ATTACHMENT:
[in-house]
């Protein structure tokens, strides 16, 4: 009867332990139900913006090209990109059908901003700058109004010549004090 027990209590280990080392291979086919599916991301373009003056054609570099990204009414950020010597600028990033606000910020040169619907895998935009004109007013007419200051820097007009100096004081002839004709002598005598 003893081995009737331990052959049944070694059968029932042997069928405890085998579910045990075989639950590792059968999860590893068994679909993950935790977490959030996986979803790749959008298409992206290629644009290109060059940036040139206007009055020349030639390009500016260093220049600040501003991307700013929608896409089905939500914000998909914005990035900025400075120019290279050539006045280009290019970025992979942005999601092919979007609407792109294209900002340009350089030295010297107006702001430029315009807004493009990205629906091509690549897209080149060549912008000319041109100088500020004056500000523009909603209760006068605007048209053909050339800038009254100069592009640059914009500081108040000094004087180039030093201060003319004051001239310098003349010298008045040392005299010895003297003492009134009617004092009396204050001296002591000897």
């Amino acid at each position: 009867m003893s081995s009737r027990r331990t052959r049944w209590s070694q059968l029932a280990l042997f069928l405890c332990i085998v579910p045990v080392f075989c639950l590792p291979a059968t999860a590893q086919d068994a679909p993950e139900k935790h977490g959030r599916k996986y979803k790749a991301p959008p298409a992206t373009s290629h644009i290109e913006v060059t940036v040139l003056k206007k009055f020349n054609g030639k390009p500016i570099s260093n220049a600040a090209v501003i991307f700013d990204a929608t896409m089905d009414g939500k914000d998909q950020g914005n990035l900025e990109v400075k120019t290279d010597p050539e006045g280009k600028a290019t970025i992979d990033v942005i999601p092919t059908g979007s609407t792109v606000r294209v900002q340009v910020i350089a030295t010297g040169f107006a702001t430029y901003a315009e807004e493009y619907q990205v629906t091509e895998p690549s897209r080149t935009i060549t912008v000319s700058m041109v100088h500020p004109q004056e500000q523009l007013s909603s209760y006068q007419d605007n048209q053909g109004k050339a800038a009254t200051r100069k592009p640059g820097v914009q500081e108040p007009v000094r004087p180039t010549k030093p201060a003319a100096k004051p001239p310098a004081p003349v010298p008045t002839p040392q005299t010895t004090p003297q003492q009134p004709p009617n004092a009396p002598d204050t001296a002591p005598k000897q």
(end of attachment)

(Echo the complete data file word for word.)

[in-house]
């Protein structure tokens, strides 16, 4: 009867332990139900913006090209990109059908901003700058109004010549004090 027990209590280990080392291979086919599916991301373009003056054609570099990204009414950020010597600028990033606000910020040169619907895998935009004109007013007419200051820097007009100096004081002839004709002598005598 003893081995009737331990052959049944070694059968029932042997069928405890085998579910045990075989639950590792059968999860590893068994679909993950935790977490959030996986979803790749959008298409992206290629644009290109060059940036040139206007009055020349030639390009500016260093220049600040501003991307700013929608896409089905939500914000998909914005990035900025400075120019290279050539006045280009290019970025992979942005999601092919979007609407792109294209900002340009350089030295010297107006702001430029315009807004493009990205629906091509690549897209080149060549912008000319041109100088500020004056500000523009909603209760006068605007048209053909050339800038009254100069592009640059914009500081108040000094004087180039030093201060003319004051001239310098003349010298008045040392005299010895003297003492009134009617004092009396204050001296002591000897």
């Amino acid at each position: 009867m003893s081995s009737r027990r331990t052959r049944w209590s070694q059968l029932a280990l042997f069928l405890c332990i085998v579910p045990v080392f075989c639950l590792p291979a059968t999860a590893q086919d068994a679909p993950e139900k935790h977490g959030r599916k996986y979803k790749a991301p959008p298409a992206t373009s290629h644009i290109e913006v060059t940036v040139l003056k206007k009055f020349n054609g030639k390009p500016i570099s260093n220049a600040a090209v501003i991307f700013d990204a929608t896409m089905d009414g939500k914000d998909q950020g914005n990035l900025e990109v400075k120019t290279d010597p050539e006045g280009k600028a290019t970025i992979d990033v942005i999601p092919t059908g979007s609407t792109v606000r294209v900002q340009v910020i350089a030295t010297g040169f107006a702001t430029y901003a315009e807004e493009y619907q990205v629906t091509e895998p690549s897209r080149t935009i060549t912008v000319s700058m041109v100088h500020p004109q004056e500000q523009l007013s909603s209760y006068q007419d605007n048209q053909g109004k050339a800038a009254t200051r100069k592009p640059g820097v914009q500081e108040p007009v000094r004087p180039t010549k030093p201060a003319a100096k004051p001239p310098a004081p003349v010298p008045t002839p040392q005299t010895t004090p003297q003492q009134p004709p009617n004092a009396p002598d204050t001296a002591p005598k000897q």